I’ve been a fan of Allyson Mellberg Taylor’s drawings for several years now, but only recently realized that she creates illustrative ceramics, too! Her slightly grotesque portraits have made their way onto vintage dinner plates where the subjects have pimples, two heads, and talk in leaves.
I can’t help but be reminded of the graphic novel Black Hole by Charles Burns when I look at Allyson’s work. If you aren’t familiar with that story, it’s about teenagers in the 1970’s who contract STDs and develop outlandish things such as tails and weird growths. Like these plates, the comic is slightly unnerving but undeniably alluring.
Collage artists, have you signed up for the Collage Scrap Exchange yet? It’s a fun, creative art contest where you can win awesome prizes! I’ve partnered with Papirmass to offer this.
The premise is simple: bundle some of your favorite scraps and send them to your partner — another collage artist. They’ll ship their scraps to you, and the two of you will have a whole new set of materials to experiment and play with! Then, make artwork that fuses both of your unique pieces. Learn more about prizes here! Anyone and anywhere is eligible to sign up and win.
So, what makes a good set of scraps to exchange? Here’s a collection of my own, diagramed:
- Magazine photographs (like these colorful flowers!)
- Hand-painted papers of pre-cut shapes (such as hands)
- Photographs of people you don’t know
- Scraps from your latest printmaking project
- Kraft paper (or other conventional papers)
- Airbrushed experiments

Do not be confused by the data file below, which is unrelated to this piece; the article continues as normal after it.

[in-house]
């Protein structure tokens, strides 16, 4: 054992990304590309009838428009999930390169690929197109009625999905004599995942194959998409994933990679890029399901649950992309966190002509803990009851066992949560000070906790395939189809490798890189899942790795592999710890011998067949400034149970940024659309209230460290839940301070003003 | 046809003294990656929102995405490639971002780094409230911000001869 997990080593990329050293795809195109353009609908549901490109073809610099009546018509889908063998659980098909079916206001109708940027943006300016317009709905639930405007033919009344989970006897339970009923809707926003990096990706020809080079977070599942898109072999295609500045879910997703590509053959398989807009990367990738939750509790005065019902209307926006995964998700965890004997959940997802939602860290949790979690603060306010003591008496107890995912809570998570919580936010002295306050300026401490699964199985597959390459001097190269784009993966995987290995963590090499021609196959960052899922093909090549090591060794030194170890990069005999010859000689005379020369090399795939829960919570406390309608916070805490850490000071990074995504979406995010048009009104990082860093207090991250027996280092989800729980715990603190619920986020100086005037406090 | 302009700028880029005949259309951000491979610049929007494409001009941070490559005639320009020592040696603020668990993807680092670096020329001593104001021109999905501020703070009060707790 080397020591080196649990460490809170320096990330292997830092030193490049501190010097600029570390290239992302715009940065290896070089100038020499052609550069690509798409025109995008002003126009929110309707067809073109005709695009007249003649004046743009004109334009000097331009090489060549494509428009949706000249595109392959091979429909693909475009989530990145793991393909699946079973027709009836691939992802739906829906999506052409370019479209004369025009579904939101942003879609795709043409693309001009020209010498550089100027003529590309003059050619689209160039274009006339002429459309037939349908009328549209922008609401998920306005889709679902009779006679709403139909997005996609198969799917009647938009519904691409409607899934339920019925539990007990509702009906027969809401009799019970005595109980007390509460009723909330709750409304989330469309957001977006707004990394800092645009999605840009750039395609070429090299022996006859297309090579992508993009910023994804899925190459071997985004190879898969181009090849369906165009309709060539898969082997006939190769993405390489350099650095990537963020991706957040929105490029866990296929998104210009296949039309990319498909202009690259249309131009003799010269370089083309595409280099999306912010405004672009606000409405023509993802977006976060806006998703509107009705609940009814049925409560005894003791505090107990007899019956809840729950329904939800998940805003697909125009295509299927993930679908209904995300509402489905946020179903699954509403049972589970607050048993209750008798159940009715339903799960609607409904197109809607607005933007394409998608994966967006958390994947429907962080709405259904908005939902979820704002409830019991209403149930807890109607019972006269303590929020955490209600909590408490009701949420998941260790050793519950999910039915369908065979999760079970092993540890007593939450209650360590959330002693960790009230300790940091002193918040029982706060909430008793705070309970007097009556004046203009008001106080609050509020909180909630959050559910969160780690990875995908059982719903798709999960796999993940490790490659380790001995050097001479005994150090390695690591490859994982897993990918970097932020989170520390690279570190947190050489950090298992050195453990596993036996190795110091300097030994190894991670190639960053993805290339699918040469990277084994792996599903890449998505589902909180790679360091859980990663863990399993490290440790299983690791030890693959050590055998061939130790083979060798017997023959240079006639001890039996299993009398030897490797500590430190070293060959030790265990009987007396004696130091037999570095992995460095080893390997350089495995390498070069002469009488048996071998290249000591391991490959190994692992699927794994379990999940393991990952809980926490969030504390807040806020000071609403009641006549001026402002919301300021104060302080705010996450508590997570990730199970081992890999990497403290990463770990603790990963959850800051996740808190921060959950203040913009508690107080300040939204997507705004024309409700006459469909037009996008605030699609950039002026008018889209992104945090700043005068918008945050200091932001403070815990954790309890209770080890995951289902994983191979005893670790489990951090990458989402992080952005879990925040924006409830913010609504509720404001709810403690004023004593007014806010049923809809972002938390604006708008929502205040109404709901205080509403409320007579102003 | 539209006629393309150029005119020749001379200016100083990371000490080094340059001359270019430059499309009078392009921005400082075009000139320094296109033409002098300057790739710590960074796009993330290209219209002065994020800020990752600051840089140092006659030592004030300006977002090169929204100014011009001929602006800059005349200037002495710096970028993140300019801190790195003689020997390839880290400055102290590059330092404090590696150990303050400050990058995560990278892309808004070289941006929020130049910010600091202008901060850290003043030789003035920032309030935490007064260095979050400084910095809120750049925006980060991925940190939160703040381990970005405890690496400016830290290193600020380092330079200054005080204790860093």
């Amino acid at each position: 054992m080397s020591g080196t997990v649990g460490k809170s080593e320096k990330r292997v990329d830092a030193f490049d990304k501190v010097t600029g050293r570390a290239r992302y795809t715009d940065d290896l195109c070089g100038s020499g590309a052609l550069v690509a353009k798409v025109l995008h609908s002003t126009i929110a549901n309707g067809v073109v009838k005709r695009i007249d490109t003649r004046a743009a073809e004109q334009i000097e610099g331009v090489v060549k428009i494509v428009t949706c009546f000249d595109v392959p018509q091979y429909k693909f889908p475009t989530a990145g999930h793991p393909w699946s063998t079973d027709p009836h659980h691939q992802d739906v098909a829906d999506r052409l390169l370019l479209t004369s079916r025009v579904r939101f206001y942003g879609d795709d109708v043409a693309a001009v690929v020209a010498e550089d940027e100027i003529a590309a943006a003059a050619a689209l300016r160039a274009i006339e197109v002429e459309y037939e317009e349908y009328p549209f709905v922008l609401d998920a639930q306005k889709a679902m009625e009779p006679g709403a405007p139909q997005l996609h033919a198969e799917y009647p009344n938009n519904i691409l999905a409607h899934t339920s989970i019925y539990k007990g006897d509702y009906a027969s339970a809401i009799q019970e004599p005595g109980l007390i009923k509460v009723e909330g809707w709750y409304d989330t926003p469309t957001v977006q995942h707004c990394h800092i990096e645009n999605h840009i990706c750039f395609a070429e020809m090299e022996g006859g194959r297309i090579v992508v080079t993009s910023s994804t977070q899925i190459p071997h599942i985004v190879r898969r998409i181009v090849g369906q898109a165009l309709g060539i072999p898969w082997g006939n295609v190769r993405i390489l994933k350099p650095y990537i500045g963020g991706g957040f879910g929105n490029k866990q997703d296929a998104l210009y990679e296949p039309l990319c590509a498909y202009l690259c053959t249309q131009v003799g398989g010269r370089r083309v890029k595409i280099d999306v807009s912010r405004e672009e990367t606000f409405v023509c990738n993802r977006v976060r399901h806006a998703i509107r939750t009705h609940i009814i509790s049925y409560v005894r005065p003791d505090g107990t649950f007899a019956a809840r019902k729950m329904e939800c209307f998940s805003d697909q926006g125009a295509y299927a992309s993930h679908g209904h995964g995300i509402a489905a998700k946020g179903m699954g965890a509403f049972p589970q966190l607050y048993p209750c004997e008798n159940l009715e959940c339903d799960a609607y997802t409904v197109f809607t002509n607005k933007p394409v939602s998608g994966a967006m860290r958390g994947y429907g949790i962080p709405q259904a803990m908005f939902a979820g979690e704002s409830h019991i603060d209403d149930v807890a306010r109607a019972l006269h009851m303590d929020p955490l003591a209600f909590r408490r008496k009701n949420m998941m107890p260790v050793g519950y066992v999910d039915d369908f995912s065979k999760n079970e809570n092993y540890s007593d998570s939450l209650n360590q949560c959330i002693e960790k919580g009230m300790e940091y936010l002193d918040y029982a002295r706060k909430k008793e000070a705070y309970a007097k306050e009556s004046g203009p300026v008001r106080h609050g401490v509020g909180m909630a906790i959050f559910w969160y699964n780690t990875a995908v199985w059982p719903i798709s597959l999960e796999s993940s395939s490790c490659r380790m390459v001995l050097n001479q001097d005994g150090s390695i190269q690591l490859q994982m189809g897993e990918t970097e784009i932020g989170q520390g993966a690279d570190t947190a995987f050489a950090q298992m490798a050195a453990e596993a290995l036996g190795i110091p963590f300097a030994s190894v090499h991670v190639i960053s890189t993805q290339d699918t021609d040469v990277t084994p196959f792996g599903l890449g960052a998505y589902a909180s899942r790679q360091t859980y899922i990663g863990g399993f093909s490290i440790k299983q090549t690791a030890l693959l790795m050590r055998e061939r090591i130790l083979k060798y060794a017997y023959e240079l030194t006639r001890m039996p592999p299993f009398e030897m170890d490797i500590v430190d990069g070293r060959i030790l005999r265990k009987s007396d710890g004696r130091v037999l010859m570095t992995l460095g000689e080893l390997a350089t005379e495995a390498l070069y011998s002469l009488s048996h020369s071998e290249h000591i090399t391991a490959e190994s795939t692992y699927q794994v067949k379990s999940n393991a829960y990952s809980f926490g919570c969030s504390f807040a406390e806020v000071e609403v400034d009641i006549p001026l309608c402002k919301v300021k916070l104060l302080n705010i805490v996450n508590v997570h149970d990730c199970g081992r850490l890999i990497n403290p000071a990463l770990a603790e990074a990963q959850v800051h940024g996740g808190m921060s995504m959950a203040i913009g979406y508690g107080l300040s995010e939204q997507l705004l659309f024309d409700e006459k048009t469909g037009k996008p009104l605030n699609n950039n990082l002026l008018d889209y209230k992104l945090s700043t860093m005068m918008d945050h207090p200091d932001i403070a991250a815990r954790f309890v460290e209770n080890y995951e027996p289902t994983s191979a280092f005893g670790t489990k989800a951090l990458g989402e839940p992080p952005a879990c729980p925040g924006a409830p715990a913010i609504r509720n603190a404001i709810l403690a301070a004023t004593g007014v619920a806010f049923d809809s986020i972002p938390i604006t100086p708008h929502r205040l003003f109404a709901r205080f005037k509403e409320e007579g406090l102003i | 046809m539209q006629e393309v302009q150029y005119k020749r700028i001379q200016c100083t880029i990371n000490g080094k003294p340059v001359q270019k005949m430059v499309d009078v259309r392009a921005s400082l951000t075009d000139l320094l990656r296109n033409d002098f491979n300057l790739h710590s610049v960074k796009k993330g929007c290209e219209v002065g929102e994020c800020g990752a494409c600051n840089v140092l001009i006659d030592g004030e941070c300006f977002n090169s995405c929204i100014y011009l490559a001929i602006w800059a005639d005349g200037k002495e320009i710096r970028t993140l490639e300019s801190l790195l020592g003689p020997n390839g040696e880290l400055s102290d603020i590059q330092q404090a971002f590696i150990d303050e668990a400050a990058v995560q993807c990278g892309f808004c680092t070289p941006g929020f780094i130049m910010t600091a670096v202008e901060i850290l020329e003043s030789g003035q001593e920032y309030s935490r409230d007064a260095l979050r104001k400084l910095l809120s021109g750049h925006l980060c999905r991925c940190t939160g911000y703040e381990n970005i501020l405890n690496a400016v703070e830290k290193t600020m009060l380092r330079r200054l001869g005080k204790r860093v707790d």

- Interesting shapes cut out from papers
- Patterned papers (like scrapbook pages)
- Hand-painted paper with ink lines on them
When you package your scraps, think about a variety of things to offer. Maybe it’s a bunch of multi-colored papers, or a lot of different textures. Either way, compile a collection that you’d like to receive and I’m sure your partner will appreciate it!
Ever since I made a repeating pattern this week, I’ve been jonesing to make some more! So, here are 10 of ‘em as inspiration. You can see that there are all different subject matters, illustrative styles, and color combinations possible; but clearly, florals are my personal favorite.
If you want to learn about how to make a repeat pattern (without a computer), check out this tutorial by Julia Rothman on Design Sponge. I thought that it was pretty easy to do!
Ya’ll. Ever since Lisa sent me the link to Mirdinara Kitchen, I’ve been admiring the entire line of tea towels. They are designed by illustrator Dinara Mirtalipova and are inspired by her ethnic background and folklore (she’s originally from Tashkent, Uzbekistan). You can see the influence in her visual language; the style of flowers and women with babushkas are definitely of a certain world.
Mirdinara Kitchen believes that cooking together stimulates healthy relationships to food — it shows the joy that comes with preparing a meal. Kids, especially, benefit from being involved in food preparation. They explain, “Through the stories we share about cooking together we are aiming to inspire our readers [they have a blog] to rather try and learn new recipes, than purchase processed food.”
Gorgeous! You can buy them here.